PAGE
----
- A college patrol officer who accidentally sent the Director of Public Safety a disparaging email — saying that it was "sad" how many lives she had ruined and how much money the university was "wasting" to keep her — did not show that Arcadia University's reasons for terminating her employment were pretexual, the 3rd U.S. Circuit Court of Appeals ruled (McMullen v. Arcadia University, No. 18-2125 (3rd Cir. August 7, 2019)).
- Because of the email, Catherine McMullen was suspended for three days without pay. She was disciplined for infractions before and after the email and had received a "last chance notification" which cautioned that any further infraction over disparaging and undermining leadership would lead to her termination. After that warning, she was involved in five more incidents meriting discipline.
- McMullen sued, claiming sex bias in violation of Title VII of the Civil Rights Act of 1964. The district court granted summary judgment to the employer, and the 3rd Circuit affirmed. The 3rd Circuit said even if McMullen had established a prima face discrimination case, she did not dispute that Arcadia had presented legitimate, nondiscriminatory reasons for her discharge and had not shown pretext. The 3rd Circuit also said in a footnote that Arcadia was thorough in documenting a list of McMullen's infractions before her termination, which were nondiscriminatory on their face.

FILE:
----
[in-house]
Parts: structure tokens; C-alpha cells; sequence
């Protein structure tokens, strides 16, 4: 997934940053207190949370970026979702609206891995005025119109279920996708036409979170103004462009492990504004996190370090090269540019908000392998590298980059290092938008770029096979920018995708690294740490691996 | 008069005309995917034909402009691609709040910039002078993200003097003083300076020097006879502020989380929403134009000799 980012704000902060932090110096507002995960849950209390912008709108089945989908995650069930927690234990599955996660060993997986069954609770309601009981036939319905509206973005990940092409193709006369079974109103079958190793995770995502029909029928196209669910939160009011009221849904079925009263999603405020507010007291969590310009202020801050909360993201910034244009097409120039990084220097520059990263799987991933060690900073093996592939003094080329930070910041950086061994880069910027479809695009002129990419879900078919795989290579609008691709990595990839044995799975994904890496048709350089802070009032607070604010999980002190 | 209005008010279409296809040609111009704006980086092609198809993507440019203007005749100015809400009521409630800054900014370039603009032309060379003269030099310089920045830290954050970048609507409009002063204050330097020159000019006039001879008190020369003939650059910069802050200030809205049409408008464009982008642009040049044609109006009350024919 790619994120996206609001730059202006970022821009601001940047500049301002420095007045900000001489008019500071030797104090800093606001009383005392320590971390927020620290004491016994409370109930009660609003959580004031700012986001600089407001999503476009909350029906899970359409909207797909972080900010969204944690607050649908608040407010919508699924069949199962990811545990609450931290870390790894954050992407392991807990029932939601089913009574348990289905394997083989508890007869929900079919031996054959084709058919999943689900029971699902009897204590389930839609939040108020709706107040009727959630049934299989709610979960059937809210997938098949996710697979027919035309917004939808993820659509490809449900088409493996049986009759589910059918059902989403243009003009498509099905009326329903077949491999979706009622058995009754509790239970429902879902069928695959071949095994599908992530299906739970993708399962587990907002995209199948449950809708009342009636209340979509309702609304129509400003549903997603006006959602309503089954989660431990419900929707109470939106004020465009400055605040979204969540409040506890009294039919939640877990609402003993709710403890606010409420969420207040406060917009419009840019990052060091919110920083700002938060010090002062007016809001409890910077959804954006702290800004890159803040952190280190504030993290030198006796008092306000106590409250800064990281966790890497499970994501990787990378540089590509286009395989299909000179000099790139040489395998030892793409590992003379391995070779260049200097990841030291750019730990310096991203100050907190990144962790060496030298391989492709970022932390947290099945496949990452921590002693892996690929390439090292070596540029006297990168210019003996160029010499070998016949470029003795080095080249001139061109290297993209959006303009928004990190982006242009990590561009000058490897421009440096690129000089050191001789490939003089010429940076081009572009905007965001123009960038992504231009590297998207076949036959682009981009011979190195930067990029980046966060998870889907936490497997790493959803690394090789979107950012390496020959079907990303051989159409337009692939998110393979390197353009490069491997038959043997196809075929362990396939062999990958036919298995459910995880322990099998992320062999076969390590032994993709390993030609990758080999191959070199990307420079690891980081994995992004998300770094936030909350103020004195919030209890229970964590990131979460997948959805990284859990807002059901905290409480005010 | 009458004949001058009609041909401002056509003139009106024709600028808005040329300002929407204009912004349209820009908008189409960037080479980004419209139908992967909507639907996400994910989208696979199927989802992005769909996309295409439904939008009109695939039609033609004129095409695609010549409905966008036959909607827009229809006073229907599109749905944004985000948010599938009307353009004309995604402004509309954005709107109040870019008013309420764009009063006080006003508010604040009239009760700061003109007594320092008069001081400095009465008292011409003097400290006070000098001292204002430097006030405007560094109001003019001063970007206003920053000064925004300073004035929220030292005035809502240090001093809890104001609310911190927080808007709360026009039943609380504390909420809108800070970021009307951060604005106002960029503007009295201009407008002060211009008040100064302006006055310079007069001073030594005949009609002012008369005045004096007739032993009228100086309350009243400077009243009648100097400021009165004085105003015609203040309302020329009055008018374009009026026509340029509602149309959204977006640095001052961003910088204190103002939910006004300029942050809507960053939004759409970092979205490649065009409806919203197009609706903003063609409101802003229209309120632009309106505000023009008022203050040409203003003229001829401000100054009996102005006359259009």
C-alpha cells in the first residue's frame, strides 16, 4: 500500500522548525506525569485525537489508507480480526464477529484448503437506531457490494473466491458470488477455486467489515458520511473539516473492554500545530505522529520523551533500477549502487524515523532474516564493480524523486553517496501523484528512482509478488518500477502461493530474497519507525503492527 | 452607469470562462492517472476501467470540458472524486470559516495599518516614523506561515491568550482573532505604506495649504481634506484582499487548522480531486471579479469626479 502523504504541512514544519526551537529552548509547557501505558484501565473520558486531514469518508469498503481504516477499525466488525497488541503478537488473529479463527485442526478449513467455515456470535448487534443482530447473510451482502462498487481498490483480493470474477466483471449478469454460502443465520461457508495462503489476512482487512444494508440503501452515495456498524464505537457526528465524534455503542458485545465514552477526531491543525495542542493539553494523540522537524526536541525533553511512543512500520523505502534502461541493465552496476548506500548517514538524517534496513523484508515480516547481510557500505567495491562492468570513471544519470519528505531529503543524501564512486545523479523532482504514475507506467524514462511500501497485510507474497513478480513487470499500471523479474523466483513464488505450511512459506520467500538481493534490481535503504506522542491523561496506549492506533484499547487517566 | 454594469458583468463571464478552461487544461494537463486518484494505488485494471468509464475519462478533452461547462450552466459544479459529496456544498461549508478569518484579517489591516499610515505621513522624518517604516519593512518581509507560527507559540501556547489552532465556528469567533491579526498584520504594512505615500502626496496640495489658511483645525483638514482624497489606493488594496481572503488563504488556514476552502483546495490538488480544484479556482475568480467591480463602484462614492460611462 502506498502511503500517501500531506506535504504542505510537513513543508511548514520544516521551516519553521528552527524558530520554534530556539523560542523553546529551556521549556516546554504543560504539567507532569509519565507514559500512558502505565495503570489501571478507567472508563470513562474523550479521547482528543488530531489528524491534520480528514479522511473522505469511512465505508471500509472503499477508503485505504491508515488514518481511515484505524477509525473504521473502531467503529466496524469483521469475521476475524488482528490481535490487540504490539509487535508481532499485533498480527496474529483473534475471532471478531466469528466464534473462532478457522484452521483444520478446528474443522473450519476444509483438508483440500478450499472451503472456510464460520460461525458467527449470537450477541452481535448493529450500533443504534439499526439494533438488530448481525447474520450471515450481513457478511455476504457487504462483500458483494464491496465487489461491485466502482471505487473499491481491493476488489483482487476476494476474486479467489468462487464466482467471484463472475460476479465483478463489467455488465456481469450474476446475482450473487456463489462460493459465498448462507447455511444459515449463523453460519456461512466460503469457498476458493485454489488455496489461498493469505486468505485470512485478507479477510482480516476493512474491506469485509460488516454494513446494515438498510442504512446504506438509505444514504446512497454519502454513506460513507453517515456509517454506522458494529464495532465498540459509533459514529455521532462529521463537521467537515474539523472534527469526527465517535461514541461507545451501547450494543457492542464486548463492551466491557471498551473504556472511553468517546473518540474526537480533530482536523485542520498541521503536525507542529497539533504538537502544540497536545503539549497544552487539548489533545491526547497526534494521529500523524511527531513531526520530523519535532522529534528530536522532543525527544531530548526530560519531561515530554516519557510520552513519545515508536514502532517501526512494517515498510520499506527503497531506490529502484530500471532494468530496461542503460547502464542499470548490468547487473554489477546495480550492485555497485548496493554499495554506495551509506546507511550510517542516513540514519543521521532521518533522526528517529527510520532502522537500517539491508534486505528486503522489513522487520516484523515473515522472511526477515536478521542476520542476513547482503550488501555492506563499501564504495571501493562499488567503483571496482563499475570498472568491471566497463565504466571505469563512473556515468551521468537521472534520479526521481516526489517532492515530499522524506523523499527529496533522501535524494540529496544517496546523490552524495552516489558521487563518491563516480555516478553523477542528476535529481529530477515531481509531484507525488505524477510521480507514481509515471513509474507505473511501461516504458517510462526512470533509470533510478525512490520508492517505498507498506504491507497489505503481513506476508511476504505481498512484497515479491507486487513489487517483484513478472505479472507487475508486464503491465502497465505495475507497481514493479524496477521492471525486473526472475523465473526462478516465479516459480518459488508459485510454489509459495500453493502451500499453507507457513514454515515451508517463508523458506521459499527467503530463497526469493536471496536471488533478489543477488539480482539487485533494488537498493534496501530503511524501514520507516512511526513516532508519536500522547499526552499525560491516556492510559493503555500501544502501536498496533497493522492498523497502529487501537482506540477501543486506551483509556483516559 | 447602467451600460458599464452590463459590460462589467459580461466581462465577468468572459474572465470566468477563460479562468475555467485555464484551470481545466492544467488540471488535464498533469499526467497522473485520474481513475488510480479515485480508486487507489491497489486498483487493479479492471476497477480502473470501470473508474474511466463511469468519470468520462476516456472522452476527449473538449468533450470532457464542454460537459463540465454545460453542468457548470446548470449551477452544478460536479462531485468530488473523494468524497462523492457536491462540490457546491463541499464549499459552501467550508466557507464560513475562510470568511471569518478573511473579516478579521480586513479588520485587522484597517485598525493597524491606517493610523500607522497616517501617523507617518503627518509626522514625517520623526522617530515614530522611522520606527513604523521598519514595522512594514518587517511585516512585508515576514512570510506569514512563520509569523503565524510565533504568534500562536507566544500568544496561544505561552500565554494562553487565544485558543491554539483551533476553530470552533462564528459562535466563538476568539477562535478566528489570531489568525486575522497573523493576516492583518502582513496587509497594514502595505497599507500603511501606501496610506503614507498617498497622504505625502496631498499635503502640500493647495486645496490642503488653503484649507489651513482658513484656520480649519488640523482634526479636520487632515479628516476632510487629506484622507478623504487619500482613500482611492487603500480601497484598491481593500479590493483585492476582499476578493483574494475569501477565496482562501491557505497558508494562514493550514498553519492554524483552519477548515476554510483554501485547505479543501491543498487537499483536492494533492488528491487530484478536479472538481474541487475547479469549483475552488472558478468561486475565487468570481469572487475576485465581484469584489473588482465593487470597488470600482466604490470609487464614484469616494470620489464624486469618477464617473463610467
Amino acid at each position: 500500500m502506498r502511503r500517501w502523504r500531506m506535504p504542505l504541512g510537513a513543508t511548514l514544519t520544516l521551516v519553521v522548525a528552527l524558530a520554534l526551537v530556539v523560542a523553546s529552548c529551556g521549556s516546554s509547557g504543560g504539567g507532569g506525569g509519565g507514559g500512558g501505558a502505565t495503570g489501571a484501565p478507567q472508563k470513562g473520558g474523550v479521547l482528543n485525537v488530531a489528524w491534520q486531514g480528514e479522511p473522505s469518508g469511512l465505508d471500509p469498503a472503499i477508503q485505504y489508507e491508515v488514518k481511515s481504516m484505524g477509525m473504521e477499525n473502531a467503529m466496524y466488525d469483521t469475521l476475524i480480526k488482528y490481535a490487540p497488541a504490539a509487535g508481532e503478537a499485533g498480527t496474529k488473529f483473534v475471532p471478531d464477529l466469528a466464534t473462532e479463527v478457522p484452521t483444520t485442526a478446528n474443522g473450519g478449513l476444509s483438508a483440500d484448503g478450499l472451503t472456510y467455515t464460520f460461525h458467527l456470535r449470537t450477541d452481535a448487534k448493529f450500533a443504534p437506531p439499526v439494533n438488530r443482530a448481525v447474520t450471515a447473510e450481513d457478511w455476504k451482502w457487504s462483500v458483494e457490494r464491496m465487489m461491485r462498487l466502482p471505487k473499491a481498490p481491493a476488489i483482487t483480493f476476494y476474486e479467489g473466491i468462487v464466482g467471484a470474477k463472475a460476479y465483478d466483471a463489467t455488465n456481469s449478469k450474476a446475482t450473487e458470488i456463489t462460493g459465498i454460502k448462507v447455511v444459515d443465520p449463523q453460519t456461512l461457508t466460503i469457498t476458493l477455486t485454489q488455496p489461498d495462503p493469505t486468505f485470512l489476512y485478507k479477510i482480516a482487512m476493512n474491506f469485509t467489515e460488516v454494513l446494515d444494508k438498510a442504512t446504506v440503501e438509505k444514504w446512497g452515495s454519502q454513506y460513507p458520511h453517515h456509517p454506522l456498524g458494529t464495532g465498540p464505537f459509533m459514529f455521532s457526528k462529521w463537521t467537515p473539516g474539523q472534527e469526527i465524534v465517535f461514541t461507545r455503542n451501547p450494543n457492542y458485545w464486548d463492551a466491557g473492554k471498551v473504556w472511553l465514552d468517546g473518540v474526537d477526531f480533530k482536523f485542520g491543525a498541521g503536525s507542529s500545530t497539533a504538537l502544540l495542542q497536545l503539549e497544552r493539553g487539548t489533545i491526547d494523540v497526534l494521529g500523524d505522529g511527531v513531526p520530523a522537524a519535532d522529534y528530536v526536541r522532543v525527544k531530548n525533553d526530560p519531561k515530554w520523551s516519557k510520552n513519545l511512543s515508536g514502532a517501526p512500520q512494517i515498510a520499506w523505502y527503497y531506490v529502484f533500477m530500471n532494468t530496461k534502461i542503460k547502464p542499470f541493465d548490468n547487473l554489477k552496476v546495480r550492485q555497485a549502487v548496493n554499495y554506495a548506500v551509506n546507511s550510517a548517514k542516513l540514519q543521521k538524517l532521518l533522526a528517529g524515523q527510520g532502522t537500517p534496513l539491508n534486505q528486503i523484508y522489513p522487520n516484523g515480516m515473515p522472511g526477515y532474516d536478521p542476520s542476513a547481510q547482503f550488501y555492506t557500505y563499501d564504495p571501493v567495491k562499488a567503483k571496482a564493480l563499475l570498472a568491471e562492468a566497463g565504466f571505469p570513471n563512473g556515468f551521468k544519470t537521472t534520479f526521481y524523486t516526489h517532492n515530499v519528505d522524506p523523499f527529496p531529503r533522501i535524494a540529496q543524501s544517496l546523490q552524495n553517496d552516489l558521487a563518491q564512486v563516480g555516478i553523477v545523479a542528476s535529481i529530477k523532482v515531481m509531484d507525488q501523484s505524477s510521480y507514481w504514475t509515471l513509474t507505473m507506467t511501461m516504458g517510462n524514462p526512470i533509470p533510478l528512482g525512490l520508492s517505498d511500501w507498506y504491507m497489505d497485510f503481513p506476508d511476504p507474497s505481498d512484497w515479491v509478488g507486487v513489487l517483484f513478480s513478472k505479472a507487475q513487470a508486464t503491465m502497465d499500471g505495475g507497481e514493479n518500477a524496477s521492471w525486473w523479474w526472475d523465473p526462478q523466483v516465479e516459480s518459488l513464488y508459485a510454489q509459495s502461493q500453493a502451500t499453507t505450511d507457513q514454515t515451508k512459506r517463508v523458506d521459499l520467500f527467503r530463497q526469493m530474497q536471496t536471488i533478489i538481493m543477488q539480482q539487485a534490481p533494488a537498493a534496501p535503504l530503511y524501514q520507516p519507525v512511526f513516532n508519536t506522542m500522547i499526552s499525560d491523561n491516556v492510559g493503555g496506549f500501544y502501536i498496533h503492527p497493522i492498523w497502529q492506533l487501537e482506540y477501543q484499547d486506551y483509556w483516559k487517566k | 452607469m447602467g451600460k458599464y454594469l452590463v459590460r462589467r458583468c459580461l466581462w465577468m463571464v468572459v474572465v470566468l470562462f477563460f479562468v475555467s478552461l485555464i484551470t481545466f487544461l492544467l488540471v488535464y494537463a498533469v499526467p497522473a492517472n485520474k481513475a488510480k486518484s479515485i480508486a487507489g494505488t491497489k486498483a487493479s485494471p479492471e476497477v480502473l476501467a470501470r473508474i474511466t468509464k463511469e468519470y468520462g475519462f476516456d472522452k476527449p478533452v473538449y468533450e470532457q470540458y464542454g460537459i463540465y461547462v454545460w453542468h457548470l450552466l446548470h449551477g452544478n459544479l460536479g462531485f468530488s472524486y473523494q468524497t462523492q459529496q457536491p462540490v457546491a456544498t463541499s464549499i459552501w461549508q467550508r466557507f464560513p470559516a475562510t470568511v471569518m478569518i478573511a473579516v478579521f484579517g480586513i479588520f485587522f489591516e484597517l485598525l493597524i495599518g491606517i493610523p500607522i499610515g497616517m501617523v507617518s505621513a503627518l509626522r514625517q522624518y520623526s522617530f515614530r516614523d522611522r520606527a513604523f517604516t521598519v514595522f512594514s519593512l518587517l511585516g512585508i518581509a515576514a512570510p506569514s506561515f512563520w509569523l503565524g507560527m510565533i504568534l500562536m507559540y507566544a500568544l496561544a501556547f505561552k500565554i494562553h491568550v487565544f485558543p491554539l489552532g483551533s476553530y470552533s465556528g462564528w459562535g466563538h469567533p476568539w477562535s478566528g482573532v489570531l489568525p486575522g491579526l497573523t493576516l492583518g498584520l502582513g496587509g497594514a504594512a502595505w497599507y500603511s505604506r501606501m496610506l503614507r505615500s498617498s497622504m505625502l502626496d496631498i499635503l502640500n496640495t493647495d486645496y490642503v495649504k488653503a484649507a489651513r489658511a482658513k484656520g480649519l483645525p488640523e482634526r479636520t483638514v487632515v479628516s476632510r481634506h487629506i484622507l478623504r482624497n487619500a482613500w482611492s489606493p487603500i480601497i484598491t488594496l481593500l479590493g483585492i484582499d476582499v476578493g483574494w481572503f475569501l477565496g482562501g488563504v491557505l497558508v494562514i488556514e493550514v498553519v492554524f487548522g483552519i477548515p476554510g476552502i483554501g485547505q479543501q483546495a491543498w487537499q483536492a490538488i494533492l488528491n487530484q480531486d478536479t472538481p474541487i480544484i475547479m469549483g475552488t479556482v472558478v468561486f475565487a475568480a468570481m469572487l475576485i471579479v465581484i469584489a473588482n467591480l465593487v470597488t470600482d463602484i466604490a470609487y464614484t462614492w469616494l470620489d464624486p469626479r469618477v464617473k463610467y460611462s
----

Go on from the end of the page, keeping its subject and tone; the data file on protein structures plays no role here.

When employers can show legitimate, nondiscriminatory reasons for terminating employment, they often prevail in lawsuits. An unsuccessful candidate who applied multiple times for a full-time elementary teaching position in her local district was unable to make a case under the Age Discrimination in Employment Act (ADEA), even though she was older than 40 and passed over twice in favor of younger, less-qualified candidates because the school district was able to show legitimate, nondiscriminatory reasons for choosing the other candidates.
Documentation can be the key to succeeding when employees take employers to court. But, as Allison West, principal at Employment Practices Specialists, told attendees at the Society for Human Resource Management's Employment Law and Legislative Conference earlier this year, it has to be done right. She suggested manager training on the most common employer documentation mistakes:
- No documentation.
- Vague documentation.
- Use of "code words" and phrases.
- Use of absolute terms like "always" and "never".
- Unclear employee expectations.
- Employer doesn't ask the employee questions, which makes conversations appear one-sided.
- Use of phrases such as "bad attitude" or "not fitting in".
- Use of snarky or sarcastic language.
- Making legal conclusions (such as "Bob's conduct violates the law").
- Forgetting that emails last forever.
In instances where there is a valid reason to terminate a worker's employment and strong documentation supporting the decision, then employers should feel free to act, especially in instances where there could be an issue of workplace safety, experts say. Last year, for example, Southwest Airlines prevailed over an employee who was fired for saying he wanted to bring a gun to work — not because, as he claimed, he had taken leave under the Family and Medical Leave Act.